NOTICE OF PETITION TO ADMINISTER ESTATE OF: JULIA L BUCHANAN, aka JULIA LOPERENA BUCHANAN, aka JULIA BUCHANAN Case # 37-201200152151-PR-PW-CTL To all heirs, beneficiaries, creditors, contingent creditors, and persons who ma y otherwise be interested in the will or estate, or both, of: Julia L Buchanan aka Julia Loperena Buchanan, Julia Buchanan . A Petition for Probate has been filed b y Robert E Buchanan in the Superior Court of Calif ornia, County of San Diego. The Petition for Probate Robert E requests that Buchanan be appointed as per sonal representative to administer the estate of the decedent. The petition r equests the dece dent’s will and codicils, if any, be admitted to pr obate. The will and any codicils are available for examination in the file k ept by the court. The petition requests authority to administer the estate under the Independent Administration of Estates Act. (This authority will allow the personal representative to take many actions without obtaining court appr oval. Before taking certain v ery NOTICE OF APPLICATION important actions, however, the TO SELL ALCOHOLIC personal representative will be BEVERAGES required to gi ve notice to interDate of Filing Application: ested persons unless the y have October 29, 2012 waived notice or consented to To Whom It May Concern: The Name(s) of the Applicant(s) the proposed action.) The independent administration authoriis/are: MELROSE WINE & SPIRITS ty will be g ranted unless an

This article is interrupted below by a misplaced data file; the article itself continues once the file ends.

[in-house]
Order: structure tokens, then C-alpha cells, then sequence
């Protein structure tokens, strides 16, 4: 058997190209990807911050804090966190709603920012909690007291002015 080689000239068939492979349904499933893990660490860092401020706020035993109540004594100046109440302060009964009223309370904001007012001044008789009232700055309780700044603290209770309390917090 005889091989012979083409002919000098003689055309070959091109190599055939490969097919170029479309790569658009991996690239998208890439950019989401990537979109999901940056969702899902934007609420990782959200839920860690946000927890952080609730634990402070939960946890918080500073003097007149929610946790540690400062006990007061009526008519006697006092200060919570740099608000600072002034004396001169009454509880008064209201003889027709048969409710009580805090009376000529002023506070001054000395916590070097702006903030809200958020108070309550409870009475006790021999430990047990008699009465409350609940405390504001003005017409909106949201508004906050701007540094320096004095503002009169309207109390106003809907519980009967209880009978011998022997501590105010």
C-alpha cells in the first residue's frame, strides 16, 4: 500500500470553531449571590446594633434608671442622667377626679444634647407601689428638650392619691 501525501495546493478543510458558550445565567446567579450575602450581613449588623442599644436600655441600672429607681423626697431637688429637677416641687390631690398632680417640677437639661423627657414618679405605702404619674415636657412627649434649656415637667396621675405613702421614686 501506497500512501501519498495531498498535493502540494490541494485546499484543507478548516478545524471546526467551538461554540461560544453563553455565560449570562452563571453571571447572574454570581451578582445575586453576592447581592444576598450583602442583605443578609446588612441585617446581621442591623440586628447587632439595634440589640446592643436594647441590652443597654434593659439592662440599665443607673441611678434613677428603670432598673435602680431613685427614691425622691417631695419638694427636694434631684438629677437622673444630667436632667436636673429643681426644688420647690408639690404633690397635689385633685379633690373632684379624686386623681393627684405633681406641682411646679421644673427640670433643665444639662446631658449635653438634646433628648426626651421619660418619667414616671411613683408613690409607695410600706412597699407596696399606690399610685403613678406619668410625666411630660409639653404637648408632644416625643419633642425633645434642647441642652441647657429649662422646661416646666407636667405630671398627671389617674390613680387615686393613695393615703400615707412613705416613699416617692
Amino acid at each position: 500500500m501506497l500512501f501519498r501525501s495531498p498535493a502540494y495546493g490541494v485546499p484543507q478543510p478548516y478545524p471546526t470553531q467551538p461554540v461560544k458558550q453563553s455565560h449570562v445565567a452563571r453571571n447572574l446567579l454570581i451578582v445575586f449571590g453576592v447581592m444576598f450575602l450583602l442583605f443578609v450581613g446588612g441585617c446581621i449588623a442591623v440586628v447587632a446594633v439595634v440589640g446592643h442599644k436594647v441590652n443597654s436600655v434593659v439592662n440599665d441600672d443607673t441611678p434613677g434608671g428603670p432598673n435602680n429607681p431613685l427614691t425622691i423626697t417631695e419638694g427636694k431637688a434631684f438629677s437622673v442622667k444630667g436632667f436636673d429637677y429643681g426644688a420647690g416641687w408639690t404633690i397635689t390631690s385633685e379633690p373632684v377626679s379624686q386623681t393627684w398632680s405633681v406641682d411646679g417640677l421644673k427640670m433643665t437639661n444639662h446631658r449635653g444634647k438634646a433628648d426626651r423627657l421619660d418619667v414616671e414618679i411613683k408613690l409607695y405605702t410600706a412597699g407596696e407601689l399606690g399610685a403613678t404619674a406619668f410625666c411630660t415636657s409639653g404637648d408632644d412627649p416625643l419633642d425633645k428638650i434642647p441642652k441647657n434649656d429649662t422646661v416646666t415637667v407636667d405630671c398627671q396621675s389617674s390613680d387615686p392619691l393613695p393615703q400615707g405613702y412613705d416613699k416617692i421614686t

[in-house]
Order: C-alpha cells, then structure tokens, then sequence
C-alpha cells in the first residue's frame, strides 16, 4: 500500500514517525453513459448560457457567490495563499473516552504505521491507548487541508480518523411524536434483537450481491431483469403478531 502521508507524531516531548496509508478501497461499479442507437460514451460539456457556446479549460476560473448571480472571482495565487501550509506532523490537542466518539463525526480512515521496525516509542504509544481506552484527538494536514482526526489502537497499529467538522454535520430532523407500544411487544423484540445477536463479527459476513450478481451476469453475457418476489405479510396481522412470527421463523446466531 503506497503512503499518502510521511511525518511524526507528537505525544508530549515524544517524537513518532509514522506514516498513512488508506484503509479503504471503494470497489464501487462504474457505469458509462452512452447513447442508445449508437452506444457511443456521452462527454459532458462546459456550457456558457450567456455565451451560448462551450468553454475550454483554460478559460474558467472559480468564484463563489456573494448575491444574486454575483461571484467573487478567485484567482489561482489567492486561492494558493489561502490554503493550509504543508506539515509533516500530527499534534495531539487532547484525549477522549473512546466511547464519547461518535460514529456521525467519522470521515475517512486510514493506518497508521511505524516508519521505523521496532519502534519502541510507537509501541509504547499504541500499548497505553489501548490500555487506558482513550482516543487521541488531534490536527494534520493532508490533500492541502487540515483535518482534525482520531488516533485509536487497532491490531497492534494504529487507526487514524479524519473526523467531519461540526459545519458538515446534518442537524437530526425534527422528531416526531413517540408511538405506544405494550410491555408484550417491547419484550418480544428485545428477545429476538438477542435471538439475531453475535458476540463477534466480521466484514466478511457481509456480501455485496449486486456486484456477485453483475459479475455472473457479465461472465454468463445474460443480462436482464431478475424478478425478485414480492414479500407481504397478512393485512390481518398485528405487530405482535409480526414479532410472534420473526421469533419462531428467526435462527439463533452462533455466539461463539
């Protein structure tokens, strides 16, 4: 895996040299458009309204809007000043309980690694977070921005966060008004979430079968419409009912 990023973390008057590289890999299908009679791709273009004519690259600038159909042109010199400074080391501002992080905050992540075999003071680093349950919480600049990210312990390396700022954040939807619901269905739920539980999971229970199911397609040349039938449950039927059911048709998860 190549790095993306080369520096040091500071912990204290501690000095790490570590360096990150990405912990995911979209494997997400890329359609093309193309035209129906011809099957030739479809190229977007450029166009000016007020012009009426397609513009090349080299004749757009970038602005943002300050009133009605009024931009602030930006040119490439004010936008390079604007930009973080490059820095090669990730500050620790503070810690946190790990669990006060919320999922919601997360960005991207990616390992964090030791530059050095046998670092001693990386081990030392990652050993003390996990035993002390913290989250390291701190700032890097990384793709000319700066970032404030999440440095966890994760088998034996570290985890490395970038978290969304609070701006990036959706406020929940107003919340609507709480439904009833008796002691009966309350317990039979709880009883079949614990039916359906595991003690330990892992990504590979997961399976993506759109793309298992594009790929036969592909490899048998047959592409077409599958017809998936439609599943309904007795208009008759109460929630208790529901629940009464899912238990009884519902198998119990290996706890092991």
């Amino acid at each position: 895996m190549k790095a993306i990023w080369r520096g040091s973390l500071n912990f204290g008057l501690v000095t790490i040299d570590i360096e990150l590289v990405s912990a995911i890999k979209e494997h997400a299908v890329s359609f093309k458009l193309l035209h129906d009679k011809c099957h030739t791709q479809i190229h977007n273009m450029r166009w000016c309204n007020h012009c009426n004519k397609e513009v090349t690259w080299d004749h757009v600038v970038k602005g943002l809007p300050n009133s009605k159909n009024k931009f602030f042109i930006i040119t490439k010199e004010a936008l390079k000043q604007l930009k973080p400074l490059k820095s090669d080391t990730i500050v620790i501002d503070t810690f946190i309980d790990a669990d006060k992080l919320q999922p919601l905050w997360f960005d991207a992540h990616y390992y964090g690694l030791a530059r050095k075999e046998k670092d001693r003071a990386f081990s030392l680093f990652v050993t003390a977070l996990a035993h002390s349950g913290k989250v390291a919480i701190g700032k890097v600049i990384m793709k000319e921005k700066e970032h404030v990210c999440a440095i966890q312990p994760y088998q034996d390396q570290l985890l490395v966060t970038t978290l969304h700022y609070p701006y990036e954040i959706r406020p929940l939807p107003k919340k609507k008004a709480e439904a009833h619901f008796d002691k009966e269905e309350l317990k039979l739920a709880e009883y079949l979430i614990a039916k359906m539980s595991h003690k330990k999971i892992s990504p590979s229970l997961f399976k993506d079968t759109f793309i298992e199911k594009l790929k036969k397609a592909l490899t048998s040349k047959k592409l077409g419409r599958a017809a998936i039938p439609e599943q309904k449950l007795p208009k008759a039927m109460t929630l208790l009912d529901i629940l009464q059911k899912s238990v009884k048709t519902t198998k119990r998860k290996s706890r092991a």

NOTICE OF AMENDED PETITION TO ADMINISTER ESTATE OF ELAINE ANN THOMPSON KADLEC ETZ CASE NO. 37-2012-00150297-PRLA-NC ROA #: 15 (IMAGED FILE) To all heir s, beneficiaries, creditors, contingent creditors, and persons who ma y otherwise be interested in the will or estate, or both, of: Elaine Ann Thompson Kadlec Etz A PETITION FOR PR OBATE has been filed b y Laura Kadlec Deering in the Superior Court of California, County of San Diego. THE PETITION FOR PR OBATE requests that Laur a Kadlec Deering be appointed as per sonal representative to administer the estate of the decedent. THE PETITION requests authority to administer the estate under the Independent Administration of Estates Act. (This authority will allow the per sonal representative to take many actions without obtaining court appr oval. Before taking certain v ery important actions, however, the personal representative will be required to give notice to interested persons unless they have waived notice or consented to the proposed action.) The independent administration authority will be granted unless an interested person files an objection to the petition and shows good cause why the court should not grant the authority. A HEARING on the petition will be held on DEC 04, 2012 at 11:00 A.M. in Dept. PC-1 located at The Madge Bradley Building, 1409 4th Avenue, San Diego, CA 92101. IF YOU OBJECT to the granting of the petition, you should appear at the hearing and state y our objections or file written objections with the court before the hearing. Your appearance may be in person or by your attorney. IF YOU ARE A CREDITOR or a contingent creditor of the deceased, you must file your claim with the court and mail a cop y to the personal representative appointed by the court within f our months from the date of fir st issuance of letter s as pr ovided in Probate Code section 9100. The time for filing claims will not expire before four months from the hearing date noticed above. YOU MAY EXAMINE the file kept by the court. If you are a per son interested in the estate, you may file with the court a Request f or Special Notice (f orm DE-154) of the filing of an in ventory and appraisal of estate assets or of an y petition or account as pr ovided in Probate Code section 1250. A Request for Special Notice f orm is available from the court clerk. Attorney for Petitioner: Robert C. Burlison, Jr. #97461 Burlison Law Group PC 1117 Foothill Boulevard, Suite A, La Canada, CA 91011, Telephone: 818-790-2044 11/2, 11/9, 11/16/12 CNS-2400901#